2) Among the report’s conclusions is that “The possibility of intervention by a third party cannot be excluded.” Yet the report offers no indication of who that third party might be, how they might have taken the plane, or why they might have done so. Another paragraph in the section emphasizes the lack of evidence linking either of the pilots to the disappearance. It’s easy to see that the Malaysian Government, which happens to own Malaysian Airlines, would have a vested interest in drawing blame away from the pilots. But it’s nonetheless significant that the official final report in this case undermines what has become the consensus view, namely that Zaharie took the plane. I hardly need point out that the only technically informed theory about MH370 than posits a third-party hijacking is my own.

3) At last we get to see the French oxygen isotope barnacle report, which Patrick De Deckker mentioned but which had never before been officially referenced. This document is in accord with De Deckker about the age of the barnacles (no more than a couple of months) and about the fact that the oldest barnacle started and finished growing in warm water, but it failed to find evidence of a cold-water dip in the middle. On the whole, this new oxygen isotope seems more extensive and better supported by calibration, so that’s where I’d put my money, not that it really tells us much. By the way, one of the enduring mysteries of this saga is why the initial report on the biology of the flaperon’s biofouling reported much larger barnacles, with the implication of an age closer to what you’d expect if the piece had floated since March of 2014. As with the primary radar, this matter is too simple to justify such a profound disagreement.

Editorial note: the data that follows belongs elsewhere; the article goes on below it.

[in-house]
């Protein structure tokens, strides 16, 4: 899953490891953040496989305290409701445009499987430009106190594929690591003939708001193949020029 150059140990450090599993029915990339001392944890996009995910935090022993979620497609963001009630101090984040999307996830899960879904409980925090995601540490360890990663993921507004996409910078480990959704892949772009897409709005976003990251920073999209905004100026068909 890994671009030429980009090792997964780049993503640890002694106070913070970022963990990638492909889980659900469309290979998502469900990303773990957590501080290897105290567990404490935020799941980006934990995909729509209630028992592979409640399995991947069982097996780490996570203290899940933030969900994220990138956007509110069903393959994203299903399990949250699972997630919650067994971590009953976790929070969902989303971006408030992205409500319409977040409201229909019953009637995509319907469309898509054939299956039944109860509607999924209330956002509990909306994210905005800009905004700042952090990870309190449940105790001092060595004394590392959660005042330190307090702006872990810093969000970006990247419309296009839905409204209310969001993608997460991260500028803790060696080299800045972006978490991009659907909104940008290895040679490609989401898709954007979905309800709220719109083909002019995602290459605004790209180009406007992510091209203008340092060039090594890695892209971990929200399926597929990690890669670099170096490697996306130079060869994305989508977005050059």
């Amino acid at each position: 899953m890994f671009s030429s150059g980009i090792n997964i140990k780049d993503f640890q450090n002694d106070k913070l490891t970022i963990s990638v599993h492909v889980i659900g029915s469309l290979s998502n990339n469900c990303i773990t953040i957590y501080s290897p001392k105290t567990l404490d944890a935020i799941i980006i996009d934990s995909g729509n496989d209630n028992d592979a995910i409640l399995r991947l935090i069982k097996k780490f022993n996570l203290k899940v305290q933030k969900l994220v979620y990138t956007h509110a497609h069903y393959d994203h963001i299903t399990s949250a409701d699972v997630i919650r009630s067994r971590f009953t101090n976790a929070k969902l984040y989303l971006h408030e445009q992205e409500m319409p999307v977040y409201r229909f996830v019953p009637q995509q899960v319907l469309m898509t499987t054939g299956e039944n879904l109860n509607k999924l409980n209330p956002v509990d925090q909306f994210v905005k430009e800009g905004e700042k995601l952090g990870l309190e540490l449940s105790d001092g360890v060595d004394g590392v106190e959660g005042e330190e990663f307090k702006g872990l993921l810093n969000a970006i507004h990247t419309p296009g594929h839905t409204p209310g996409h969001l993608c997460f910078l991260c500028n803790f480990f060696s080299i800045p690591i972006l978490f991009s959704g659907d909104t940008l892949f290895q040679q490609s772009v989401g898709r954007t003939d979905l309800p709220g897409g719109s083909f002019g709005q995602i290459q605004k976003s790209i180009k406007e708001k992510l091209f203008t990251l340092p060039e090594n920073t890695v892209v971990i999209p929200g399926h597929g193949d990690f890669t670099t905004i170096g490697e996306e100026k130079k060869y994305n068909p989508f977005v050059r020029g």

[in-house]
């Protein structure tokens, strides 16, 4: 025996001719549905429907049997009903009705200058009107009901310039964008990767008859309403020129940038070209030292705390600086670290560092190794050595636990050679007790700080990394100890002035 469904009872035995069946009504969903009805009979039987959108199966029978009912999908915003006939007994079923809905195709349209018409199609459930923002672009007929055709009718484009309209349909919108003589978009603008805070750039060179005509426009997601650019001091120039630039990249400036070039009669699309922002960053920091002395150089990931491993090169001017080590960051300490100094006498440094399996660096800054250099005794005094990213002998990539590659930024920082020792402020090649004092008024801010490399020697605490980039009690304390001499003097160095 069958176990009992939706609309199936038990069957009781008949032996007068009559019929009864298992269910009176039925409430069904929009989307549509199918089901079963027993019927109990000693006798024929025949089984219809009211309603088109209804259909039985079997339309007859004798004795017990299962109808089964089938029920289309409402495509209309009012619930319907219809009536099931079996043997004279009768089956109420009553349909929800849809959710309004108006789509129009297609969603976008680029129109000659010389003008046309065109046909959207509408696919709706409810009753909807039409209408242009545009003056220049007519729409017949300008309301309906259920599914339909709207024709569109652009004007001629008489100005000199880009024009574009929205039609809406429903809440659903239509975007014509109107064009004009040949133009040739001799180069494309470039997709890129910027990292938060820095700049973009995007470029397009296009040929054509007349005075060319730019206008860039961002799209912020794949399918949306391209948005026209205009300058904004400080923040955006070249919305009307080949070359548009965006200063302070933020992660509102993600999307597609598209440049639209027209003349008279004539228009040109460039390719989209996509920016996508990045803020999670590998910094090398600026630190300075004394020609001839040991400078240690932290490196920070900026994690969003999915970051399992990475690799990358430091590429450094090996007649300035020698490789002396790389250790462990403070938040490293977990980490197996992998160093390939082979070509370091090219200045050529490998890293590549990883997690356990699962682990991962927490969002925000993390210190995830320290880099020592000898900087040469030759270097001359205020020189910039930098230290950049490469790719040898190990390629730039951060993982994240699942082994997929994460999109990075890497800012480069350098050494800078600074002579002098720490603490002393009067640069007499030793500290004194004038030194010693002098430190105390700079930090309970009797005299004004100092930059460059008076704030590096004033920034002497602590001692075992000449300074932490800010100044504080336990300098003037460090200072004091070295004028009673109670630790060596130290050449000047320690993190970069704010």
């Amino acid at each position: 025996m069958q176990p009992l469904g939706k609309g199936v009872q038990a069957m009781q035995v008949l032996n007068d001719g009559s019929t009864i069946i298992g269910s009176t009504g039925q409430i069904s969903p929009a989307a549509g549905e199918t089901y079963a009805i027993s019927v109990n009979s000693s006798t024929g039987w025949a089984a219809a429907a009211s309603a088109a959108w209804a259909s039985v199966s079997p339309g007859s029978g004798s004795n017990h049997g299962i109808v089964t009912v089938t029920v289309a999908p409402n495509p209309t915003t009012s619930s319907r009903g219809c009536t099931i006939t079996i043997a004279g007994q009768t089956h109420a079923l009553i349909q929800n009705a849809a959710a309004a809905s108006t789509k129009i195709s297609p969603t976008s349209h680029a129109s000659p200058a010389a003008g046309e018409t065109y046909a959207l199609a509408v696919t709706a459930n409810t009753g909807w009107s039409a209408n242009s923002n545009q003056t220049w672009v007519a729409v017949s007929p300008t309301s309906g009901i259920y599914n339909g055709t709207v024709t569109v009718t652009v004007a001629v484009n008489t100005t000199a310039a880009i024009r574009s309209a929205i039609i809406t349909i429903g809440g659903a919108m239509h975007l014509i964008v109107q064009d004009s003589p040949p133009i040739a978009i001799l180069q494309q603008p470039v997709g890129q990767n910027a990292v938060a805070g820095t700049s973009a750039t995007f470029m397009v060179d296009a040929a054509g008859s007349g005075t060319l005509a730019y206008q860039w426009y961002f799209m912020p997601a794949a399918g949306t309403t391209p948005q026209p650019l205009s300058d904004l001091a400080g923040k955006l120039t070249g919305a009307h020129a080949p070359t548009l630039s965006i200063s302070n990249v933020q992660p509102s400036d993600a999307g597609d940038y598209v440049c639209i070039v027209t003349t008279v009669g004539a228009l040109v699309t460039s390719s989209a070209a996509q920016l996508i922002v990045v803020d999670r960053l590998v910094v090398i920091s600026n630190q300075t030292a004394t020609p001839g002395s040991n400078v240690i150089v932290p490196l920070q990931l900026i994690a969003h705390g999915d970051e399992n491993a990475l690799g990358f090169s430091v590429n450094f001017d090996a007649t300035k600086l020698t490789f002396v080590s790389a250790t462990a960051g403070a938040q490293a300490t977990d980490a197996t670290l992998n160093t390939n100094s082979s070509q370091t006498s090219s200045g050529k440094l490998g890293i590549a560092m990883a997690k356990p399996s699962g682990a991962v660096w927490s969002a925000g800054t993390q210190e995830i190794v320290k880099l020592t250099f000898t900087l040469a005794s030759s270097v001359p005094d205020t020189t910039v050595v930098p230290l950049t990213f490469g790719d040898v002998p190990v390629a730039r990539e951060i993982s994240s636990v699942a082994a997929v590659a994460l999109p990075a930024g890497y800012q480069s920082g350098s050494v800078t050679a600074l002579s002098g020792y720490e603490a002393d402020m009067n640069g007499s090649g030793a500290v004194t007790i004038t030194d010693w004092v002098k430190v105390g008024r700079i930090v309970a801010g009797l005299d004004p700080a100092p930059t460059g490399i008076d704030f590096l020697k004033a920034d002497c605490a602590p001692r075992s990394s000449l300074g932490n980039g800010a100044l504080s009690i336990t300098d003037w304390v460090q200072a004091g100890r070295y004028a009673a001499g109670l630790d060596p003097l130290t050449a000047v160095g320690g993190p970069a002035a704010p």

4) We also see, at last, a much more detailed report by the French about their investigation into the flaperon’s buoyancy. As Steve Barratt points out in the comments of my last post, “The clean separation of the rear honeycomb structure was mainly in traction but some compression (scanning electron microscope). Unusually the leading edge had four vertical impacts or dents that suggested interaction an adjacent part. However Boeing confirmed that there was no adjacent part that would cause these four impacts with the spacing observed.” Thus the mystery of how the retrieved parts came off the airplane deepens. Also: “The tests performed showed that in that, the buoyancy was quite high. The position with the upper surface immersed seemed more stable, which is consistent with a significant presence of crustaceans on the upper surface. However, the waterline noted did not correspond to that suggested by the zones where the crustaceans were located, that’s to say on the water, while the trailing edge was significantly out of the water.” I’ve been thumping this tub for years now, and it continues to baffle me that the Australians have resolutely ignored this issue.